Mourinho: Shaw wages would have 'killed' Chelsea

The left-back became the best-paid teenager in football after joining Manchester United in a £30 million deal, and the Portuguese suggests the sums would have disrupted his squad
Jose Mourinho has insisted signing Luke Shaw would have "killed" Chelsea's finances and prompted unrest in the squad.

The 19-year-old joined Manchester United for €37.5 million in June, with the club making him the highest-paid teenager in the world with a €200,000-a-week salary.

Goal understands Chelsea pulled out of the race to sign Shaw when they became aware of the wages on offer from United, with Mourinho adding that such a salary would have angered other squad members.

"To pay a 19-year-old boy what we were being asked for, for Luke Shaw, we are dead," he told reporters. "We would have killed our stability with financial fair play, and killed the stability in our dressing room.

"Because when you pay that much to a 19-year-old kid - a good player, fantastic player - but when you pay that amount of money, the next day we would have had players knocking on our door.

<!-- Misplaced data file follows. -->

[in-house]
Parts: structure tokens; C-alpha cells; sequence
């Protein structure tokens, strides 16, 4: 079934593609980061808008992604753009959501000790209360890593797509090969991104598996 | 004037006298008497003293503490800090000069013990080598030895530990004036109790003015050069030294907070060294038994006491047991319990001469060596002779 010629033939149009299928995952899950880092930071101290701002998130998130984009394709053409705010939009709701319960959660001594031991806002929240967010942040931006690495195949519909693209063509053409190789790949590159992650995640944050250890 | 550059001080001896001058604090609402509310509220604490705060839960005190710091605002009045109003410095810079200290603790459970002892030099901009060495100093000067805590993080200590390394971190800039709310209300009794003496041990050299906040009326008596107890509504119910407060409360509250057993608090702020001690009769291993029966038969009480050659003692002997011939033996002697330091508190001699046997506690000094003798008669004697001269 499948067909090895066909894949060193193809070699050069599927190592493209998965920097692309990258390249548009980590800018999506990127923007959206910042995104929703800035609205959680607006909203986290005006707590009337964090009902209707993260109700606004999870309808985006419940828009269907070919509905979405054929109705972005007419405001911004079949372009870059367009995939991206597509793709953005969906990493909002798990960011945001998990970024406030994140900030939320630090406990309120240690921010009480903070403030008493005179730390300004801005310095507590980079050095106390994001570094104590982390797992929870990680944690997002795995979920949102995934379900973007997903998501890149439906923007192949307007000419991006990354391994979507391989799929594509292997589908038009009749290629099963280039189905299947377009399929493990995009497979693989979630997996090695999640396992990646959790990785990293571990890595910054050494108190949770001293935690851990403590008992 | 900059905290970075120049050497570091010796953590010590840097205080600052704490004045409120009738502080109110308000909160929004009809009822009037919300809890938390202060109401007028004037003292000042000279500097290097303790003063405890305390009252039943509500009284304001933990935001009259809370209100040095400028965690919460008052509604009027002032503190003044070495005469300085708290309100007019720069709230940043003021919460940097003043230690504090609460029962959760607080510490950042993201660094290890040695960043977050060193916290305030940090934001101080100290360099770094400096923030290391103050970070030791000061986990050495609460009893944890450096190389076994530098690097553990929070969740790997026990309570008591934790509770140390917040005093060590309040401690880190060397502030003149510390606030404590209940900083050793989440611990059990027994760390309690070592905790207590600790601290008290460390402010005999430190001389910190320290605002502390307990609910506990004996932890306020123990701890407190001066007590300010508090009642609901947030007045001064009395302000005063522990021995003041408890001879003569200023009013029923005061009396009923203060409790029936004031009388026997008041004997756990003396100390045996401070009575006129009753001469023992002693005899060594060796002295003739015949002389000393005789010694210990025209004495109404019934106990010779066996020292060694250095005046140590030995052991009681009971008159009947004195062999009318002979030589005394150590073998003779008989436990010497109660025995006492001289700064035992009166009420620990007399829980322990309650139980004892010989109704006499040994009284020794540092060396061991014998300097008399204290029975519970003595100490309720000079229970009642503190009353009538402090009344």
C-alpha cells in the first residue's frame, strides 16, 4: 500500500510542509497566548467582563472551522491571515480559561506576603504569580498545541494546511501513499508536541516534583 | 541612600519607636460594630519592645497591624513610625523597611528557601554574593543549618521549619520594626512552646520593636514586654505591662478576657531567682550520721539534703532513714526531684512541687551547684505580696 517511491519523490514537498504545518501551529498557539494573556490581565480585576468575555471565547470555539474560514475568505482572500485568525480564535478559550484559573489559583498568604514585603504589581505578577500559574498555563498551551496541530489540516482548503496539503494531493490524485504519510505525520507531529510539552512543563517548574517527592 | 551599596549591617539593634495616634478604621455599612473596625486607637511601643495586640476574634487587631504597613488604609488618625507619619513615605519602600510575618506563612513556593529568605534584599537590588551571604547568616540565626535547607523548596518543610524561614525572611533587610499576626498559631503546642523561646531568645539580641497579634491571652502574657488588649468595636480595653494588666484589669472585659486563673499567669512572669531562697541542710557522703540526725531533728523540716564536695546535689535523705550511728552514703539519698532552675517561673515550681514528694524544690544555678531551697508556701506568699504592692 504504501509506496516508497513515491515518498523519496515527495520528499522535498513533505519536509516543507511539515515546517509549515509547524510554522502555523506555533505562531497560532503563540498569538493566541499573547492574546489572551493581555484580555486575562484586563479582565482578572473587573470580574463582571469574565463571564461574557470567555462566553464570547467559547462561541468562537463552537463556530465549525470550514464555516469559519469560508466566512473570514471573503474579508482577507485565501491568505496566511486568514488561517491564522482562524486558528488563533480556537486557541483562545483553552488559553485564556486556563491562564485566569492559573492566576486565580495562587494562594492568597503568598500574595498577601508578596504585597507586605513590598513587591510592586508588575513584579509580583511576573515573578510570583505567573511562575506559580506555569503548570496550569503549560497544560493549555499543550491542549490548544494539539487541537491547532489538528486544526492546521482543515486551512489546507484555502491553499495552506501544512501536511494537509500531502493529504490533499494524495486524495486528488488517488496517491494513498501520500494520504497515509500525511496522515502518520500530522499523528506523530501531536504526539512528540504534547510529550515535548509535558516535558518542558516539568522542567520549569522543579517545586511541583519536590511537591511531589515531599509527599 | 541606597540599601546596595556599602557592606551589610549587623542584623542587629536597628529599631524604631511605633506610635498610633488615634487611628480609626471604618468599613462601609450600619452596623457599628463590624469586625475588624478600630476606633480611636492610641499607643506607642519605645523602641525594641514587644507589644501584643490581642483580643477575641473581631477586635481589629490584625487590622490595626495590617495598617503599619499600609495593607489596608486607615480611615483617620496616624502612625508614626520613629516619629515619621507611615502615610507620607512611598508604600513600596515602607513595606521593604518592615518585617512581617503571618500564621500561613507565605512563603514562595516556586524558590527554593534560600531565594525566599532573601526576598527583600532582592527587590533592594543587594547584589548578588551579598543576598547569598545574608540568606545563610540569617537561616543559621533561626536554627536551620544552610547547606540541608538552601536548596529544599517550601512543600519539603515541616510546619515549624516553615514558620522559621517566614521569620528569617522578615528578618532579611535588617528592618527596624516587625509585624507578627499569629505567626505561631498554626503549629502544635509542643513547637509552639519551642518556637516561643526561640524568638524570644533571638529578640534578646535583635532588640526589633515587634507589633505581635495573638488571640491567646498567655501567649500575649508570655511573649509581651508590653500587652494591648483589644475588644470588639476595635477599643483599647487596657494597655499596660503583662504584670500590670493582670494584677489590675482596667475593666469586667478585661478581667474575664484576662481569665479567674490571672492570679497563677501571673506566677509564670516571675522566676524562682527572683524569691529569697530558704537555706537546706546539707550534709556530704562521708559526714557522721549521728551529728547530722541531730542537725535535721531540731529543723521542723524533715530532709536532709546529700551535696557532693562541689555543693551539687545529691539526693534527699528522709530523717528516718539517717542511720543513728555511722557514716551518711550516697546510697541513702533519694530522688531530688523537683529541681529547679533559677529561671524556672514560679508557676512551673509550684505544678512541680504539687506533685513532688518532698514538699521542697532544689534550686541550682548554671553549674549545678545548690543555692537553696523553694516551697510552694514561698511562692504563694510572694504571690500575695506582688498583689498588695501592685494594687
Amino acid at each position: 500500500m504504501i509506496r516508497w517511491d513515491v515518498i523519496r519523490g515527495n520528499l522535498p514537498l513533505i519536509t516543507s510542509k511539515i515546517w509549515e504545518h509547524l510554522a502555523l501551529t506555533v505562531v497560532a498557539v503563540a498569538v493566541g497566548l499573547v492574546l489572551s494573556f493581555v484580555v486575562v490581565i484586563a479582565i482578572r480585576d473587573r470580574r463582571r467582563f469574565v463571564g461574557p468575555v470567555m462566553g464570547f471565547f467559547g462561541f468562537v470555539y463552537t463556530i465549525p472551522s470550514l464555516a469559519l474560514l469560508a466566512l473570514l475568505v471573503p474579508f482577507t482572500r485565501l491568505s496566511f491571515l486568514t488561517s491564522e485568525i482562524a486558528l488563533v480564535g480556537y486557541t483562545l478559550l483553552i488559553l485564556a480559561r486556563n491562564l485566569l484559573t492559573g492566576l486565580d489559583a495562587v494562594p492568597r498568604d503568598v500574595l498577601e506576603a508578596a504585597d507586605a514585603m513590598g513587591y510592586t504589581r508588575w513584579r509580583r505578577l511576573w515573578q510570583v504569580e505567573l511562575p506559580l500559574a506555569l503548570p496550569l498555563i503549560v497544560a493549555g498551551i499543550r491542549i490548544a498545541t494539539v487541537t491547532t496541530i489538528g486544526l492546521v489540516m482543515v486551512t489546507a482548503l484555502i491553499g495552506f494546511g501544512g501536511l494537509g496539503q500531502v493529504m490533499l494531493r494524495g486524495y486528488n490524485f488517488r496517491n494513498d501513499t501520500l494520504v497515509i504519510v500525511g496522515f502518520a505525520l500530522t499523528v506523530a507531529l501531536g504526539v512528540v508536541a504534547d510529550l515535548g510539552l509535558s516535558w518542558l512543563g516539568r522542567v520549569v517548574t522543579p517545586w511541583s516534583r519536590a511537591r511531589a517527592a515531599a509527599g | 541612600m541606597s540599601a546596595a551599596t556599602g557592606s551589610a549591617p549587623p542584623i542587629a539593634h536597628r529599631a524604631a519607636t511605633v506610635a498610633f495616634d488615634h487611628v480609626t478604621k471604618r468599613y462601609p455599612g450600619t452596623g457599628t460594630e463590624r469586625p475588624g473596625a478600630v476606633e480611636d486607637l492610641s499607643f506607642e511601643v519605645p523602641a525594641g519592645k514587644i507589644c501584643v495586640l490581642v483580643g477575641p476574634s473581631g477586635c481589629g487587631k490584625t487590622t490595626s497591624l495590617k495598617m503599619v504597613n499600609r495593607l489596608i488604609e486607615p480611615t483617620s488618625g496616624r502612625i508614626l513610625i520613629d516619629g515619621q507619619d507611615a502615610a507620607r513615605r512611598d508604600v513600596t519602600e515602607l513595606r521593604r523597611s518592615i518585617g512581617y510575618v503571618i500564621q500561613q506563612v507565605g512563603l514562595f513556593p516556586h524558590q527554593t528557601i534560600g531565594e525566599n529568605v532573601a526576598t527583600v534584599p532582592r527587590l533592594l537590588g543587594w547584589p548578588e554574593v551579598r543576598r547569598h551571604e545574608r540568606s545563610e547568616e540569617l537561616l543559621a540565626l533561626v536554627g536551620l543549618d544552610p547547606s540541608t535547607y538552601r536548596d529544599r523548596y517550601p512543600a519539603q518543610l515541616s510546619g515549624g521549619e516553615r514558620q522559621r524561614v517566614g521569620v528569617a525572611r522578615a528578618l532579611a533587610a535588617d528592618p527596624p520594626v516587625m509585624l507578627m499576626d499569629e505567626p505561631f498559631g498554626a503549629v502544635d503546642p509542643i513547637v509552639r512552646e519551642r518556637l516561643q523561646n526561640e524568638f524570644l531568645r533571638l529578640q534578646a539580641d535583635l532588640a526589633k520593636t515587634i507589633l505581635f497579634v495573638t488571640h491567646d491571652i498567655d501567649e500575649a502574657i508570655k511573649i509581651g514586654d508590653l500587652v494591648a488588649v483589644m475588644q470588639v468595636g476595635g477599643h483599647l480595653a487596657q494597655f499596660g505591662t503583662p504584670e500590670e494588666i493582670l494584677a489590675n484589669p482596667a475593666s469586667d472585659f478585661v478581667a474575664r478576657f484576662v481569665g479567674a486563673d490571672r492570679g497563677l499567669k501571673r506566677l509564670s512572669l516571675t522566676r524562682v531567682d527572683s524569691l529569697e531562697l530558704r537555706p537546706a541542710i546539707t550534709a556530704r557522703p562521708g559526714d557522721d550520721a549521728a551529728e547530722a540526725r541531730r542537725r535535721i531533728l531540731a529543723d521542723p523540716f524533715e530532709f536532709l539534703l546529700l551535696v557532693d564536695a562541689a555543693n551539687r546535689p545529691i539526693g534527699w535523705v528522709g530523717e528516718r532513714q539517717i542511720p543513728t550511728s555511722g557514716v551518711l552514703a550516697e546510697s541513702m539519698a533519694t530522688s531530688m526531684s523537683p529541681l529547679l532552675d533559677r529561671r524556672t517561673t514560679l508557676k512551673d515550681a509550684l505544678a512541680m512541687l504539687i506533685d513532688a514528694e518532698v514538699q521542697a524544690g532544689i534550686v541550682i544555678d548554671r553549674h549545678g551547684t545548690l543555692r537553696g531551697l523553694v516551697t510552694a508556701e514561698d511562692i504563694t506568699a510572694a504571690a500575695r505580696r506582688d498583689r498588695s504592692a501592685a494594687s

"They would have been saying 'How is it possible I play 200 games for this club, won this and that, yet a 19-year-old comes here and gets more money than I get?'

"It would've killed immediately our balance, and we couldn't allow that."

With Ashley Cole leaving the squad following the expiry of his contract, Chelsea moved quickly to sign Filipe Luis from Atletico Madrid for around €20m - a deal Mourinho feels represents better value for money.

He continued: "I don't criticise another club for paying it. They can pay what they want. I don't have any comment about it.

"But for my club we can say it would be very negative for us, especially when we can say Felipe is much less expensive.

"Filipe played for Brazil, won titles in Spain, won European competitions, played in the Champions League final. Yet this guy is much cheaper than an English young lad.

"And is he good for our average wages? Yes he is. Sometimes you have to make decisions."